Hydraulic engineering as a sub-discipline of civil engineering is concerned with the flow and conveyance of fluids, principally water and sewage. One feature of these systems is the extensive use of gravity as the motive force to cause the movement of the fluids. This area of civil engineering is intimately related to the design of bridges, dams, channels, canals, and levees, and to both sanitary and environmental engineering.
Hydraulic engineering is the application of the principles of fluid mechanics to problems dealing with the collection, storage, control, transport, regulation, measurement, and use of water. Before beginning a hydraulic engineering project, one must figure out how much water is involved. The hydraulic engineer is concerned with the transport of sediment by the river, the interaction of the water with its alluvial boundary, and the occurrence of scour and deposition. “The hydraulic engineer actually develops conceptual designs for the various features which interact with water such as spillways and outlet works for dams, culverts for highways, canals and related structures for irrigation projects, and cooling-water facilities for thermal power plants.
Common topics of design for hydraulic engineers include hydraulic structures such as dams, levees, water distribution networks, water collection networks, sewage collection networks, storm water management, sediment transport, and various other topics related to transportation engineering and geotechnical engineering. Equations developed from the principles of fluid dynamics and fluid mechanicsare widely utilized by other engineering disciplines such as mechanical, aeronautical and even traffic engineers.
Related branches include hydrology and rheology while related applications include hydraulic modeling, flood mapping, catchment flood management plans, shoreline management plans, estuarine strategies, coastal protection, and flood alleviation.
Earliest uses of hydraulic engineering were to irrigate crops and dates back to the Middle East and Africa. Controlling the movement and supply of water for growing food has been used for many thousands of years. One of the earliest hydraulic machines, the water clock was used in the early 2nd millennium BC. Other early examples of using gravity to move water include the Qanat system in ancient Persia and the very similar Turpan water system in ancient China as well as irrigation canals in Peru.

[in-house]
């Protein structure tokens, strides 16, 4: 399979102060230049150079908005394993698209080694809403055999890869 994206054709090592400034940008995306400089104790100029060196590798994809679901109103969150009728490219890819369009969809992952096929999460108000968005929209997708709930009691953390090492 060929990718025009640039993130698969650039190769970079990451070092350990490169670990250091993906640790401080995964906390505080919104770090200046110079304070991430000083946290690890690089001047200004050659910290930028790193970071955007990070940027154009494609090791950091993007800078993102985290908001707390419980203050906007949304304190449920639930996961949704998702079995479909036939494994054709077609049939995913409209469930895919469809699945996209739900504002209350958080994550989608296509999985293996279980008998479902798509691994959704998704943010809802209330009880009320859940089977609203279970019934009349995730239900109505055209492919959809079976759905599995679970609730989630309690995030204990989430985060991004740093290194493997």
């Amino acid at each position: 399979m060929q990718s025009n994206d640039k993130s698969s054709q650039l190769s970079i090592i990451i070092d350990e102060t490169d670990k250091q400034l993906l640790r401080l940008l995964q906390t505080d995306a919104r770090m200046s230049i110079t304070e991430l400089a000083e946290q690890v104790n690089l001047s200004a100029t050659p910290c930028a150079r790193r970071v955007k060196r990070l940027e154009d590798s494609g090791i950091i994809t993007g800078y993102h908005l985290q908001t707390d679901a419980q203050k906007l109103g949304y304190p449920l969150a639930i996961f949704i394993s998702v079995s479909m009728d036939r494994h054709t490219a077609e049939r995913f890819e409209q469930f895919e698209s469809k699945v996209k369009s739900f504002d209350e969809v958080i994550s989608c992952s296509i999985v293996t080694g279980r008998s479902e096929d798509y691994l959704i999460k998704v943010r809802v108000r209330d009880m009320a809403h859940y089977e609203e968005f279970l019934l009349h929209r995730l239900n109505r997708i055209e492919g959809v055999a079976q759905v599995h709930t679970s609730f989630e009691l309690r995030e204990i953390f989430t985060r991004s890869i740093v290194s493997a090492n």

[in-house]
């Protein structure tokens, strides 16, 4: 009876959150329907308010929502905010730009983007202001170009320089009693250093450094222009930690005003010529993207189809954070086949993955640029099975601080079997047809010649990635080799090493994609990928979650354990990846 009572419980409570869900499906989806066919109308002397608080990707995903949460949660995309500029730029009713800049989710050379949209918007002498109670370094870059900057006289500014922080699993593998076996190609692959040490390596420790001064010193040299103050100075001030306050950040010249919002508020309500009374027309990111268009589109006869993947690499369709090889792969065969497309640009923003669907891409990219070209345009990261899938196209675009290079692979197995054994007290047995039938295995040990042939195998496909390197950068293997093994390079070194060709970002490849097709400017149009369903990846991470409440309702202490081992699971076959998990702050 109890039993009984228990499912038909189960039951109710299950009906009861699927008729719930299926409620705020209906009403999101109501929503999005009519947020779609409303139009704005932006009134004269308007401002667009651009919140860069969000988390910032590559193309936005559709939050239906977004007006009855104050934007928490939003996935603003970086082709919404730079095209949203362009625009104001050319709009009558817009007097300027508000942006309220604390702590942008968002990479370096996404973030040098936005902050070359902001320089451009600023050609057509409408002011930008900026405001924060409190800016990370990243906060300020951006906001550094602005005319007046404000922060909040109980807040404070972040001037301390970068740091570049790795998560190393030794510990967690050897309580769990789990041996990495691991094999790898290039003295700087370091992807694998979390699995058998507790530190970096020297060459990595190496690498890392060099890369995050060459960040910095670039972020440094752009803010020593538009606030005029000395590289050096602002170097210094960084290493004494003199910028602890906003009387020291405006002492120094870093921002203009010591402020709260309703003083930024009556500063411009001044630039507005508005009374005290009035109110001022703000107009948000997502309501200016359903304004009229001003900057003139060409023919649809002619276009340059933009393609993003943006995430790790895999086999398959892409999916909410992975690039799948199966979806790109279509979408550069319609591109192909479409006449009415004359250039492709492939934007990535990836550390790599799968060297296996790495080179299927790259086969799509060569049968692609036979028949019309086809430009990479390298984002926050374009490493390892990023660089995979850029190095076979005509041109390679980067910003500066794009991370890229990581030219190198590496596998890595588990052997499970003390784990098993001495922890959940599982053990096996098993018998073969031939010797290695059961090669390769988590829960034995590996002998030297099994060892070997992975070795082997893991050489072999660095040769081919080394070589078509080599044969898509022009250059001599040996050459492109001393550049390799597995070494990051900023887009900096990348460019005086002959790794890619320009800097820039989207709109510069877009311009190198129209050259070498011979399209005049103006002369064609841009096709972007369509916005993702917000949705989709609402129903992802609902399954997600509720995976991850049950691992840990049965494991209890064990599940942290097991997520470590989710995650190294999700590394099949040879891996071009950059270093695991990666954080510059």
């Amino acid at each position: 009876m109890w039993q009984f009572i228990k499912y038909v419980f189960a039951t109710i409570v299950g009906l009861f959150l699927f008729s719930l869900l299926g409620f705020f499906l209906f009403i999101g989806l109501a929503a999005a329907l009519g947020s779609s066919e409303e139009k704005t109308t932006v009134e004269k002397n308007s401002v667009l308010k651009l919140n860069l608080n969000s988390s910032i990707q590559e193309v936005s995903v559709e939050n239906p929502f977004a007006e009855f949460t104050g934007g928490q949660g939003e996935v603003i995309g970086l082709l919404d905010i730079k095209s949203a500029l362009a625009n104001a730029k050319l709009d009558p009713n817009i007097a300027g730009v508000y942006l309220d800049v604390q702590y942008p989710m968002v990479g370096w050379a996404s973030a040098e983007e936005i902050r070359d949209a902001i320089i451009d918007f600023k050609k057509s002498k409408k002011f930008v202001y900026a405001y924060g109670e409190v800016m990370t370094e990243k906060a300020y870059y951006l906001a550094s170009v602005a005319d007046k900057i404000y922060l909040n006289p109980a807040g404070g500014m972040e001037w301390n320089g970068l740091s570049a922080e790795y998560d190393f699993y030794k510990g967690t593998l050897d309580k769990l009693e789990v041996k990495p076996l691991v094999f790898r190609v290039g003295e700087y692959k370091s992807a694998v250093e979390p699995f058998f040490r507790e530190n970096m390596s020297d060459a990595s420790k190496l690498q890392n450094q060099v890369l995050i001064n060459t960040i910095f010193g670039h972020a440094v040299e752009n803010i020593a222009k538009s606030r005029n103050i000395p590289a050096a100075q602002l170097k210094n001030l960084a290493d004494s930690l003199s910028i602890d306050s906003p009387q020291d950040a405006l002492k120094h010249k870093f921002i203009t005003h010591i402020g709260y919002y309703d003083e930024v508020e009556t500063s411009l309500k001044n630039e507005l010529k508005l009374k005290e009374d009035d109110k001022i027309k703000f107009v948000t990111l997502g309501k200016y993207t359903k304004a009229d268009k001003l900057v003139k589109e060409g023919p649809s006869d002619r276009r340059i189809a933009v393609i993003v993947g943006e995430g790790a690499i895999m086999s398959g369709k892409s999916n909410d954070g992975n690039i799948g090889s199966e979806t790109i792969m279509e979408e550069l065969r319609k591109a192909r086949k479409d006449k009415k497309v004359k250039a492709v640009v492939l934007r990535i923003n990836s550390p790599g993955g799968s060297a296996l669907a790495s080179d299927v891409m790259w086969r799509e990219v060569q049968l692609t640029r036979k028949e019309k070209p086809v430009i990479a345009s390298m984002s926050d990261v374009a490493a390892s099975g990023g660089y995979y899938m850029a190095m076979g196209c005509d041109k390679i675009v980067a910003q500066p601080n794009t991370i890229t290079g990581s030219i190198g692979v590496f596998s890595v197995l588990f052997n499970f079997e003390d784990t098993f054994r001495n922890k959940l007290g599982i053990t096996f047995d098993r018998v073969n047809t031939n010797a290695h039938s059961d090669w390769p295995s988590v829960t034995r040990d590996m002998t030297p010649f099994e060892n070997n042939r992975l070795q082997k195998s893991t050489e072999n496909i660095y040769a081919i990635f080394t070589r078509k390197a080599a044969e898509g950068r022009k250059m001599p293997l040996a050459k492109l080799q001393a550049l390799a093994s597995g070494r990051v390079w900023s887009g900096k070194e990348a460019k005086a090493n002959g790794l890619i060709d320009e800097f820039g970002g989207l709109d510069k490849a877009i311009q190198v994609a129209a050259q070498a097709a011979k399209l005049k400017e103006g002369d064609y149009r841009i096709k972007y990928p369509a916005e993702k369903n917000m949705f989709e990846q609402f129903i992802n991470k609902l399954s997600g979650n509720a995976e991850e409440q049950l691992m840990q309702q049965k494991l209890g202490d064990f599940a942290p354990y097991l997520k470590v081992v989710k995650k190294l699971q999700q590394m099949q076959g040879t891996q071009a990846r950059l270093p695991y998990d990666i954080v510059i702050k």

In ancient China, hydraulic engineering was highly developed, and engineers constructed massive canals with levees and dams to channel the flow of water for irrigation, as well as locks to allow ships to pass through. Sunshu Ao is considered the first Chinese hydraulic engineer. Another important Hydraulic Engineer in China, Ximen Bao was credited of starting the practice of large scale canal irrigation during the Warring States period (481 BC-221 BC).
In many respects, the fundamentals of hydraulic engineering haven’t changed since ancient times. Liquids are still moved for the most part by gravity through systems of canals and aqueducts, though the supply reservoirs may now be filled using pumps. The need for water has steadily increased from ancient times and the role of the hydraulic engineer is a critical one in supplying it. For example, without the efforts of people like William Mulholland the Los Angeles area would not have been able to grow as it has because it simply doesn’t have enough local water to support its population. The same is true for many of our world’s largest cities. In much the same way, the central valley of California could not have become such an important agricultural region without effective water management and distribution for irrigation. In a somewhat parallel way to what happened in California, the creation of the Tennessee Valley Authority (TVA) brought work and prosperity to the South by building dams to generate cheap electricity and control flooding in the region, making rivers navigable and generally modernizing life in the region.
Leonardo da Vinci (1452–1519) performed experiments, investigated and speculated on waves and jets, eddies and streamlining. Isaac Newton (1642–1727) by formulating the laws of motion and his law of viscosity, in addition to developing the calculus, paved the way for many great developments in fluid mechanics. Using Newton’s laws of motion, numerous 18th-century mathematicians solved many frictionless (zero-viscosity) flow problems. However, most flows are dominated by viscous effects, so engineers of the 17th and 18th centuries found the inviscid flow solutions unsuitable, and by experimentation they developed empirical equations, thus establishing the science of hydraulics.
Late in the 19th century, the importance of dimensionless numbers and their relationship to turbulence was recognized, and dimensional analysis was born. In 1904 Ludwig Prandtl published a key paper, proposing that the flow fields of low-viscosity fluids be divided into two zones, namely a thin, viscosity-dominated boundary layer near solid surfaces, and an effectively inviscid outer zone away from the boundaries. This concept explained many former paradoxes and enabled subsequent engineers to analyze far more complex flows. However, we still have no complete theory for the nature of turbulence, and so modern fluid mechanics continues to be combination of experimental results and theory.
The modern hydraulic engineer uses the same kinds of computer-aided design (CAD) tools as many of the other engineering disciplines while also making use of technologies like computational fluid dynamics to perform the calculations to accurately predict flow characteristics, GPS mapping to assist in locating the best paths for installing a system and laser-based surveying tools to aid in the actual construction of a system.
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